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City Asks Judge to Explain Voting Rights Lawsuit Decision


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November 19, 2018 -- Attorneys for the City of Santa Monica last week asked the judge in the Voting Rights lawsuit to explain her decision in favor of the plaintiffs, whose supporters are asking the City Council not to appeal.

The City's eight-page request for a "statement of decision" sent last Thursday asks Superior Court Judge Yvette M. Palazuelos to explain "the factual and legal bas[es]" for the court's two-page decision in favor of the plaintiffs November 8 ("Plaintiffs Win Voting Rights Suit Against the City of Santa Monica," November 13, 2018).

The City wants Palazuelos to explain her decision "as to each of the principal controversial issues at trial," according to the request.

These include "the elements of a claim under the California Voting Rights Act (CVRA)" and what the plaintiffs must prove "in order to show racially polarized voting."

The request comes after Palazuelos issued a tentative decision received by the two parties last Tuesday that the City had violated the plaintiffs' rights under the CVRA.

She also ruled in favor of the plaintiffs' claim that the City deliberately discriminated against minority voters by refusing to implement district elections.

The judge set a hearing to propose an appropriate remedy for December 7.

The plaintiffs -- community activist Maria Loya and the Pico Neighborhood Association (PNA) -- want to replace Santa Monica's at-large voting system with districts.

The City has said it plans to appeal the court's decision ("City Plans to Appeal Decision in Voting Rights Case," November 13, 2018).

In its request, the City asked the judge to clarify a series of 16 issues raised during the six-week trail, including how the judge interpreted election results and voting patterns and identified Latino-preferred candidates.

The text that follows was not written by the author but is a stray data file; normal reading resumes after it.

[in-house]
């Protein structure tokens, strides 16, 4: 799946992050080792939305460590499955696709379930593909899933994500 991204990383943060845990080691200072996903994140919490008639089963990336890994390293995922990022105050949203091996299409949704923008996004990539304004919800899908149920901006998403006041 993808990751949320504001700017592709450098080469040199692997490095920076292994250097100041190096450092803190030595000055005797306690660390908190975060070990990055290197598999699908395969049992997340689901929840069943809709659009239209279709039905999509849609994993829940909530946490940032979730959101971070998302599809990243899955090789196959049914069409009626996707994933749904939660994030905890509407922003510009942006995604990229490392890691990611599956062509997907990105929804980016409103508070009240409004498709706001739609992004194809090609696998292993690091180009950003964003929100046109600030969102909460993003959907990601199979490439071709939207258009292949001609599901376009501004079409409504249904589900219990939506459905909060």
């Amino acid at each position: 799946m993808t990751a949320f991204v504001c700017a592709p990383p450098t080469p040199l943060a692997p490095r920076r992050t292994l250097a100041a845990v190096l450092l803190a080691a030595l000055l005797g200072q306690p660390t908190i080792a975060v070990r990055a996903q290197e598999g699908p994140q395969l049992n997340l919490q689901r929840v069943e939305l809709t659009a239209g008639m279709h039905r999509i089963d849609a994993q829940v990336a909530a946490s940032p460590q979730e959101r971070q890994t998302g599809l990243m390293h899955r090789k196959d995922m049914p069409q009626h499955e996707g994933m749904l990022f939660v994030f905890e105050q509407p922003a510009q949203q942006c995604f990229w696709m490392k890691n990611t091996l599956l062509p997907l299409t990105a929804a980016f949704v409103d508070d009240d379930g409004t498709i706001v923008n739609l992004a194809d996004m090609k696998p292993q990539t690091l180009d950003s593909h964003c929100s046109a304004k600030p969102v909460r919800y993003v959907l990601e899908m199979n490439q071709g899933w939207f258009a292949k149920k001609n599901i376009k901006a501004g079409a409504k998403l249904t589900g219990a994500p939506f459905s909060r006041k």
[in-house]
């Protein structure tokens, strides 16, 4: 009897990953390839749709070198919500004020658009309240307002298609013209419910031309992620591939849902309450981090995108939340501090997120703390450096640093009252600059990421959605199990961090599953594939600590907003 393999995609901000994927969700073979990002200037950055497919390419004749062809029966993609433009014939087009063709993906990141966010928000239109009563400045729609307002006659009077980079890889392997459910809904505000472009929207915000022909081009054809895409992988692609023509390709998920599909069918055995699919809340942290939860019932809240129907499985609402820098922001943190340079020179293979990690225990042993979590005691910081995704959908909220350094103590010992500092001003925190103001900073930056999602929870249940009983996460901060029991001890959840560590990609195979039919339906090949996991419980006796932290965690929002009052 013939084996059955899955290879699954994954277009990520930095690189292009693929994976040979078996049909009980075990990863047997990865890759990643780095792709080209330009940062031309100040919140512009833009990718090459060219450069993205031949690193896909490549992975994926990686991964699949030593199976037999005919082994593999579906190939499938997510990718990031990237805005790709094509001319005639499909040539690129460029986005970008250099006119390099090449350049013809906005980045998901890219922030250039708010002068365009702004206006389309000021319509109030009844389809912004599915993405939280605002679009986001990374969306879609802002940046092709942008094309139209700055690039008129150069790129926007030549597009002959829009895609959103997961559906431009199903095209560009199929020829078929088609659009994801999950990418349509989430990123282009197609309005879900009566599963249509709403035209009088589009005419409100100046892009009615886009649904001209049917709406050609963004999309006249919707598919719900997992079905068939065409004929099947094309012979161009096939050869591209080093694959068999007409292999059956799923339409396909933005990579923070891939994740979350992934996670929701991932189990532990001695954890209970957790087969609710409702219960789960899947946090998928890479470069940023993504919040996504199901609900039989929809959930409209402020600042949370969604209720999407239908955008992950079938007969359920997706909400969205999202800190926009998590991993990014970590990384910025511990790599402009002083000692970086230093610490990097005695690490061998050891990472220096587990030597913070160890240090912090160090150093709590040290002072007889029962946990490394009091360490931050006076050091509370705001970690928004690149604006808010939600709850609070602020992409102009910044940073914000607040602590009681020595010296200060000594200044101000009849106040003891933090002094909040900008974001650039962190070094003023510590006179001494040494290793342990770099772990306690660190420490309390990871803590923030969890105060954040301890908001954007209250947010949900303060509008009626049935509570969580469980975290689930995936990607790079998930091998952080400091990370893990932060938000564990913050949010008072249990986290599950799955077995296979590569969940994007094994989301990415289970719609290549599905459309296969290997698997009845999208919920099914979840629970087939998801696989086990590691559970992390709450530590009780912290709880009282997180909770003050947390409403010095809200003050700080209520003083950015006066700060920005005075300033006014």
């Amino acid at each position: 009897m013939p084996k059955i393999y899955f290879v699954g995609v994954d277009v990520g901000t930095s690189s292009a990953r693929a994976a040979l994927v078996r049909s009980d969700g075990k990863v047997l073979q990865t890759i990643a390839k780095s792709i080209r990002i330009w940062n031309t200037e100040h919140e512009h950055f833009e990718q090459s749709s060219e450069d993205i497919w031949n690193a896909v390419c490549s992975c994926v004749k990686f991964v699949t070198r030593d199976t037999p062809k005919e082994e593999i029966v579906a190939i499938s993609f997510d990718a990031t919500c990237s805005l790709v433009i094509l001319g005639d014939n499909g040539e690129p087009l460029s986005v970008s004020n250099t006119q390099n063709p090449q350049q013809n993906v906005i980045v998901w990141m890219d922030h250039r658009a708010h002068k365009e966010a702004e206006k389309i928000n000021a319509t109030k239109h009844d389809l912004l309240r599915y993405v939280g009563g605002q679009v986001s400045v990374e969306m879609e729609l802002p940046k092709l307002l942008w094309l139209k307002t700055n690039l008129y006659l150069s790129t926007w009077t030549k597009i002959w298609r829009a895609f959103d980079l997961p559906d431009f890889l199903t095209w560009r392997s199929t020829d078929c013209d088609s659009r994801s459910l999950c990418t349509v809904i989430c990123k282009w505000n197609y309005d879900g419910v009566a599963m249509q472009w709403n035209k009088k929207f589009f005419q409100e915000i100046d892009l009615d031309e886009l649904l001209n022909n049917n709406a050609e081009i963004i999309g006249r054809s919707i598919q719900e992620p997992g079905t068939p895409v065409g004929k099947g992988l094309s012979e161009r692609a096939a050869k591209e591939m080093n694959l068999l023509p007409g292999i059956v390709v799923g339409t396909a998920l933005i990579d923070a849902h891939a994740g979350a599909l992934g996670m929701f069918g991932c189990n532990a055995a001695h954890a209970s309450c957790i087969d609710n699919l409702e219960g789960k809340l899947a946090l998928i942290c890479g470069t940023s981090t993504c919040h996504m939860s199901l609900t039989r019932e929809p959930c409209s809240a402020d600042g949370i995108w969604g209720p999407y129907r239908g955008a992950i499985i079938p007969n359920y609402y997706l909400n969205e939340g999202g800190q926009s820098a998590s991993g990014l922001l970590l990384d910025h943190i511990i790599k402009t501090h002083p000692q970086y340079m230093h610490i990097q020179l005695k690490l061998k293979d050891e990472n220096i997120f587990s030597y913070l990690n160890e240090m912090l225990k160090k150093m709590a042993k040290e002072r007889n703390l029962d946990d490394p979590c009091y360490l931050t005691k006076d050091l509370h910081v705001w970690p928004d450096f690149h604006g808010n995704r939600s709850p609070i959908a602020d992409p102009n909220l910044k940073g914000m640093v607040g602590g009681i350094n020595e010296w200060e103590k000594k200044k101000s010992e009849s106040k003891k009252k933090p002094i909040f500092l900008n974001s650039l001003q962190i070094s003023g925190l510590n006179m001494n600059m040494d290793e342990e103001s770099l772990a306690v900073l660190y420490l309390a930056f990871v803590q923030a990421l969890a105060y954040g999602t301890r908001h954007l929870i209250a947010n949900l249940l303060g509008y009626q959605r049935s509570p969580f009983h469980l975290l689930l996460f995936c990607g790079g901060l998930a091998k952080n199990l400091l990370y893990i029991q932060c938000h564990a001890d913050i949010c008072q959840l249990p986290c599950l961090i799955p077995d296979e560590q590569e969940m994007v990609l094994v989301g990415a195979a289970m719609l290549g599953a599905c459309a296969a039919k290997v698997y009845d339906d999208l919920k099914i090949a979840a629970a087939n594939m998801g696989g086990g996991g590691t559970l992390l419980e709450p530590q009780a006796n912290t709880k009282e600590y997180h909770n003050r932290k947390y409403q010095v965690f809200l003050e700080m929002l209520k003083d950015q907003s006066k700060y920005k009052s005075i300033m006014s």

The list of issues includes subsets of questions on many of the points.

Kevin Shenkman, the plaintiffs' lead attorney, said he understands the City's desire to have the decision explained but thinks their attorneys went about it the wrong way.

"It's unfortunate that the City and its expensive outside attorneys appear unable to reflect on the wisdom of the Court and reassess their fight against the voting rights of minorities in Santa Monica," Shenkman said.

"Instead, their most recent court filing further demonstrates their disdain for the Court and the rule of law. I understand they want a further explanation of the Court's rationale, but there is a respectful way to request that explanation and this is not that way."

Meanwhile, supporters of the lawsuit are asking the City to drop its plan to appeal.

In a letter to the City Council, Tricia Crane, the chair of Northeast Neighbors, said the group voted to urge the council "to accept this ruling by the court and desist in any appeal process."

"We are also concerned that an appeal of this ruling by the City will come at great expense to residents, preferring that our tax dollars be spent on needed City services rather than legal fees," Crane wrote.

Supporters are organizing a "major action" in front of City Hall" before the November 27 City Council meeting, said School Board member Oscar de la Torre.

The group will "protest the City's decision to appeal," said de la Torre, who heads the Pico Youth and Family Center (PYFC).

The City Council has not yet voted on what action it will take.

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